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Our civilization has decided that determining the guilt or innocence of men is a thing too important to be trusted to trained men. When it wants a library catalogued, or the solar system discovered, or any trifle of that kind, it uses up its specialists. But when it wishes anything done which is really serious, it collects twelve of the ordinary men standing round. The same thing was done, if I remember right, by the Founder of Christianity.

This quote is about juries.

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A bit about Gilbert K. Chesterton ...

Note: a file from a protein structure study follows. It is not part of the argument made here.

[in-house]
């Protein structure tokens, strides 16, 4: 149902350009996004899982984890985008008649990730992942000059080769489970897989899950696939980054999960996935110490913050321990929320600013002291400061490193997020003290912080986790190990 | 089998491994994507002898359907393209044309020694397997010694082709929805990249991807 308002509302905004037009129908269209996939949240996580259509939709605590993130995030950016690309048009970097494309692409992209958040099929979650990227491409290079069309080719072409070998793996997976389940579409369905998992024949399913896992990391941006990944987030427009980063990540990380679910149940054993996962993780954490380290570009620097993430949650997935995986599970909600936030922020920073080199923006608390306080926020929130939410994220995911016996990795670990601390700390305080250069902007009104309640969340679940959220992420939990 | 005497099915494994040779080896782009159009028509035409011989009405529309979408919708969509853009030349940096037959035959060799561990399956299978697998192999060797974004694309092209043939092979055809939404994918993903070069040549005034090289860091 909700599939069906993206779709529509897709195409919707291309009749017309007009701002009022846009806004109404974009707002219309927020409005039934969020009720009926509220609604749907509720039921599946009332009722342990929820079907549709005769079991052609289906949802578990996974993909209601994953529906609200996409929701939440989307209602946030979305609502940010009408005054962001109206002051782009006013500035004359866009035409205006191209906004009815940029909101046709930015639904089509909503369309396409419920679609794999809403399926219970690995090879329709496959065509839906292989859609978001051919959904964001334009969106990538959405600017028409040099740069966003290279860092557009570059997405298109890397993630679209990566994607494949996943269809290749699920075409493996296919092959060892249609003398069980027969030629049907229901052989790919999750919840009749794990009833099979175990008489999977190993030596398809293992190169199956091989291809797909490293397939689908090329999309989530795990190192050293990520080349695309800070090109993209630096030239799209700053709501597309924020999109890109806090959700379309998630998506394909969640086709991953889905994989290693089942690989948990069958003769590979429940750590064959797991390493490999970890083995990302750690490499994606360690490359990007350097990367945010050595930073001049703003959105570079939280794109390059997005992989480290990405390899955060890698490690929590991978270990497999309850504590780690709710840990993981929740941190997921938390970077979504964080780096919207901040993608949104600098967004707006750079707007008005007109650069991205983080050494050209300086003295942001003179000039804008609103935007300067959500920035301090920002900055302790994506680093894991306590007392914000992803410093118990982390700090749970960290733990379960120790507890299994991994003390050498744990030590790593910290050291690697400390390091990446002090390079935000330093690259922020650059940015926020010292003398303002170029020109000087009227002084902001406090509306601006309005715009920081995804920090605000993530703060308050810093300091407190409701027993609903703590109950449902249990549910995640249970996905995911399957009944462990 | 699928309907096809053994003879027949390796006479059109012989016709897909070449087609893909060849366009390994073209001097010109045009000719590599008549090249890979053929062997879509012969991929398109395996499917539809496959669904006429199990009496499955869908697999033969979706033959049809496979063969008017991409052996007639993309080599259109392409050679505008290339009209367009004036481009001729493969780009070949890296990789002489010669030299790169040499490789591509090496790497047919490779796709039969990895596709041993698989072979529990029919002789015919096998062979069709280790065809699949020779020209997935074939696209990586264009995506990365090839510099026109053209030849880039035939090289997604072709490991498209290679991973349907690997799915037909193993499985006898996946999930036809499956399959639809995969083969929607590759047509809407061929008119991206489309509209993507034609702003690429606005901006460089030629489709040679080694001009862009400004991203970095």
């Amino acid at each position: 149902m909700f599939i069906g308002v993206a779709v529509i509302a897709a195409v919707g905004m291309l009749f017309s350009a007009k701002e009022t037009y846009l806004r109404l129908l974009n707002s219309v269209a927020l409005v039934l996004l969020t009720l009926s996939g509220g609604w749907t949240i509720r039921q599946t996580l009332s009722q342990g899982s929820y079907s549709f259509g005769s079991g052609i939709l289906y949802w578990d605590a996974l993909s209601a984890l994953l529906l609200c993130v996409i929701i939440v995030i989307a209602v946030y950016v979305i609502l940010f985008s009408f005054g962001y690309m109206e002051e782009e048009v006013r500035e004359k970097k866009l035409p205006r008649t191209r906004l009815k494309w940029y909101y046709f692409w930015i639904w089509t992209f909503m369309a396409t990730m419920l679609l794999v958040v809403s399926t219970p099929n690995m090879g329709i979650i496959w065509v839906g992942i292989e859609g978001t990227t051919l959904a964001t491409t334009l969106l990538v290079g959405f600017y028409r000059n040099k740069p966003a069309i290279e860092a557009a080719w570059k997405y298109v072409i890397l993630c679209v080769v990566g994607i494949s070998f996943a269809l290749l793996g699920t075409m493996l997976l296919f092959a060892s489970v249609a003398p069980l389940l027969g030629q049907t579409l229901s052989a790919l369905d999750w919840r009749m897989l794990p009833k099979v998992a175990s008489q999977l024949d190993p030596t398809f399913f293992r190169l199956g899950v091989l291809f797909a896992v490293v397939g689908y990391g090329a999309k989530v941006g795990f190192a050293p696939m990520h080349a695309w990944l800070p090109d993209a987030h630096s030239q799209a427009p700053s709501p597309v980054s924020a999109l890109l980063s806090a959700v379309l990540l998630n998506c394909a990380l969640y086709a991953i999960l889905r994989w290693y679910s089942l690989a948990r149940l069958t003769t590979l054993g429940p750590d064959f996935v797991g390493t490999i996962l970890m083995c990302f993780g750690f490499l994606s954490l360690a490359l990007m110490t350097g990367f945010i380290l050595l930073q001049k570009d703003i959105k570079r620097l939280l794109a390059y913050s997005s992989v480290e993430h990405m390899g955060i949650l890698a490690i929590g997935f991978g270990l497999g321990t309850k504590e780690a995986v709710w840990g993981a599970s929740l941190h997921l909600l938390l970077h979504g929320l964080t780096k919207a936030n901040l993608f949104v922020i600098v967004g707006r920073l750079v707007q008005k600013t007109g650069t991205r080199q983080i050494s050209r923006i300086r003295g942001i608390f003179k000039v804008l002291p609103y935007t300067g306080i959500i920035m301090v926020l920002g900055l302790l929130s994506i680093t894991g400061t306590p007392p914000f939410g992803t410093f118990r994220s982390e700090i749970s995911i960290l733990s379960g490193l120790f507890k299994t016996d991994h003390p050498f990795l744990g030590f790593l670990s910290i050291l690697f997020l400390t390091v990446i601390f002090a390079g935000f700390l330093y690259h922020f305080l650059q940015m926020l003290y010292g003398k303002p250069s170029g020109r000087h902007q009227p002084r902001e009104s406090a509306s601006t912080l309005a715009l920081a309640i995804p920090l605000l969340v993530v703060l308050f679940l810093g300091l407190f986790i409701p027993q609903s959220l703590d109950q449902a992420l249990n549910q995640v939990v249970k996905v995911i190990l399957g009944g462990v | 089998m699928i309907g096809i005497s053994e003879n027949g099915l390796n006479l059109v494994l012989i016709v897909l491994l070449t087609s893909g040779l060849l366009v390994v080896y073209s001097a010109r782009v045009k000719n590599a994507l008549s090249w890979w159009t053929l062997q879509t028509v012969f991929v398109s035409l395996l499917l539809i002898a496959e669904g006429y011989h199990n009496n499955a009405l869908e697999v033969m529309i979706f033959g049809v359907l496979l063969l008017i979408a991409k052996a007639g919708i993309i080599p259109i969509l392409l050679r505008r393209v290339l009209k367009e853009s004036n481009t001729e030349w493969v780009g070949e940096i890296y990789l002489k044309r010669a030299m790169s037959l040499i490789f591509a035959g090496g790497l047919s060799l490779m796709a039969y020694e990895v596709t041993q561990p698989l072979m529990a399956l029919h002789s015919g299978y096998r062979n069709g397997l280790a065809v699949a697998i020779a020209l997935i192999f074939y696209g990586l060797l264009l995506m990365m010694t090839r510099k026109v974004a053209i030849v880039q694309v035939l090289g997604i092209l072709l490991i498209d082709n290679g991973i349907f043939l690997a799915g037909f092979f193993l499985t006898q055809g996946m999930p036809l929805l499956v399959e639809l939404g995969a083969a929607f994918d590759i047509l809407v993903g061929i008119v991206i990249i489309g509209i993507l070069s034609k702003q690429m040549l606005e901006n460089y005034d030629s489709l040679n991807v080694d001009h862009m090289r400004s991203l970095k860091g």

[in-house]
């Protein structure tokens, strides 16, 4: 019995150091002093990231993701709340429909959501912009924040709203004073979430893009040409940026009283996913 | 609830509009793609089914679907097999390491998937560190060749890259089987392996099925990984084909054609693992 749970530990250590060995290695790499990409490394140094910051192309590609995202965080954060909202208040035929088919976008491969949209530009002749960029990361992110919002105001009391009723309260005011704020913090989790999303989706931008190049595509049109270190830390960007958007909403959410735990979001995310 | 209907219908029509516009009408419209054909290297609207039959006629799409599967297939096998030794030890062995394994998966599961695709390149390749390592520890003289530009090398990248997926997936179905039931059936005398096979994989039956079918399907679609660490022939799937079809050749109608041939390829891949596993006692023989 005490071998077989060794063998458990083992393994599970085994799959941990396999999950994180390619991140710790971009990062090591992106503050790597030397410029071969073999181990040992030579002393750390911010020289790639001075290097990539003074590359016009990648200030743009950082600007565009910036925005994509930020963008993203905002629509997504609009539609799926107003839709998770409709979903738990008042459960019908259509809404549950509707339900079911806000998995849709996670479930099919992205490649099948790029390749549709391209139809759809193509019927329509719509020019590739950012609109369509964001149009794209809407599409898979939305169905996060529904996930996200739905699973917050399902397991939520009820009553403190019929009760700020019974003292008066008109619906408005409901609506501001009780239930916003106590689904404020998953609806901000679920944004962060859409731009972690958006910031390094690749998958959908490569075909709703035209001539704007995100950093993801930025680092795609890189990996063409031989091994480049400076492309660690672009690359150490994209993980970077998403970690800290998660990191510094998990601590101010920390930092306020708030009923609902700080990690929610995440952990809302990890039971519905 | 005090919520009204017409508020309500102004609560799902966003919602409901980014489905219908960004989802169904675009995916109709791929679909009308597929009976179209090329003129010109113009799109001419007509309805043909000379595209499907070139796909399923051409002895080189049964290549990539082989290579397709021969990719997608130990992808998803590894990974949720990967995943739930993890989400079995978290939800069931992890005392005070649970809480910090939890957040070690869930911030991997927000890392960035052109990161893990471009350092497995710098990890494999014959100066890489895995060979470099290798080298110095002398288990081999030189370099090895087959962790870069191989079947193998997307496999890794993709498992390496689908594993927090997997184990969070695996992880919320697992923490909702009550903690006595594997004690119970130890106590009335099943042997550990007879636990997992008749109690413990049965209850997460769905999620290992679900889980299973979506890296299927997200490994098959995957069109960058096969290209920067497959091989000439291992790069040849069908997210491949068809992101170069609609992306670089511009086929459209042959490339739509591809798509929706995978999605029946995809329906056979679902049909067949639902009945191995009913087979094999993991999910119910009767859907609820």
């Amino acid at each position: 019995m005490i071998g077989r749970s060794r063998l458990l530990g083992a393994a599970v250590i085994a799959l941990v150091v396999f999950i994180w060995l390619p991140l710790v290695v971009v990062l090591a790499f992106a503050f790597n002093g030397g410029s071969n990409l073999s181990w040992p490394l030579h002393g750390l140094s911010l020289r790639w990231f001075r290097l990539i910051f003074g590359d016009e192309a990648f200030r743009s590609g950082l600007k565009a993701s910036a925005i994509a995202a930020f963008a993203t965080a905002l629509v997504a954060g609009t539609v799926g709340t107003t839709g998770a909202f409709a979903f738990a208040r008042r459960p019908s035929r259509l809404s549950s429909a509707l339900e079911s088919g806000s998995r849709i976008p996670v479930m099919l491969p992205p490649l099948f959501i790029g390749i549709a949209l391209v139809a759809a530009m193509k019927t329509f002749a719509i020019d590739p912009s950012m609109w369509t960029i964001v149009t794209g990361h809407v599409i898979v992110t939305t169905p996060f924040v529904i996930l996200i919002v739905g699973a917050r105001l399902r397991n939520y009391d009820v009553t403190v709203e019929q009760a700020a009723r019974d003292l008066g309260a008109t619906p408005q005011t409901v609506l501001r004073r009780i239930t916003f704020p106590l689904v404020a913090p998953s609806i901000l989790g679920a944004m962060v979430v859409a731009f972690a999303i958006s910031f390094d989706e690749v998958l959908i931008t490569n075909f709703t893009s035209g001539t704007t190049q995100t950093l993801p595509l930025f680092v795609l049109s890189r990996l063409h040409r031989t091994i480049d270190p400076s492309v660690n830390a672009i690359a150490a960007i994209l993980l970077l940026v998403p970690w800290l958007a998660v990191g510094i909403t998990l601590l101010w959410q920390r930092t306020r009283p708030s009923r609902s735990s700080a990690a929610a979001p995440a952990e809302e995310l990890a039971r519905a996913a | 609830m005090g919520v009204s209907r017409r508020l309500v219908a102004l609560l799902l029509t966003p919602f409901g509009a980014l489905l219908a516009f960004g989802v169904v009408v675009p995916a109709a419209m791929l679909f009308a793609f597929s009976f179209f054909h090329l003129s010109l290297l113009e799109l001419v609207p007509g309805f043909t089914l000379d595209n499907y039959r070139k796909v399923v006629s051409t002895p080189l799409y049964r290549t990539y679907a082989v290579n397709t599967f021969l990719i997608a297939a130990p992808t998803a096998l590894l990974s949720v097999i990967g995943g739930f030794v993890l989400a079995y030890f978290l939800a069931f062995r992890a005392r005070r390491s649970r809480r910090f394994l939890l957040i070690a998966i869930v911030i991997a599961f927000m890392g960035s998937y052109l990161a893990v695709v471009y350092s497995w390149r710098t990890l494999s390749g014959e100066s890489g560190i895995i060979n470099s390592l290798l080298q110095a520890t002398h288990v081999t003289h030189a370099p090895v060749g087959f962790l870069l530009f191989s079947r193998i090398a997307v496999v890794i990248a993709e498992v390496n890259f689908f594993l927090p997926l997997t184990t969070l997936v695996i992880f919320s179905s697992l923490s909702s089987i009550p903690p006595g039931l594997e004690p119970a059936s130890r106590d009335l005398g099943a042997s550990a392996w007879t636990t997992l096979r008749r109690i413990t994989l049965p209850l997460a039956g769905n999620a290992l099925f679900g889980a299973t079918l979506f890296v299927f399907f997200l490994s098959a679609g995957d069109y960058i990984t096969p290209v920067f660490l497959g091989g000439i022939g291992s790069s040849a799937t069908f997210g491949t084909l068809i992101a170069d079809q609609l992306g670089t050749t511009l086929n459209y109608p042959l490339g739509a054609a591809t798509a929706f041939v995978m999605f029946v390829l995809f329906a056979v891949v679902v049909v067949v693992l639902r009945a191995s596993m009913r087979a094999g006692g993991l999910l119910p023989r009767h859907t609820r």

Chesterton, G(ilbert) K(eith). Born May 29, 1874, London, England. Died June 14, 1936, Beaconsfield, Buckinghamshire. A British man of letters. Chesterton was a journalist, a scholar, a novelist and short-story writer, and a poet. His works of social and literary criticism include Robert Browning (1903), Charles Dickens (1906), and The Victorian Age in Literature (1913). Even before his conversion to Roman Catholicism in 1922, he was interested in theology and religious argument. His fiction includes The Napoleon of Notting Hill (1904), the popular allegorical novel The Man Who Was Thursday (1908), and his most successful creation, the series of detective novels featuring the priest-sleuth Father Brown.

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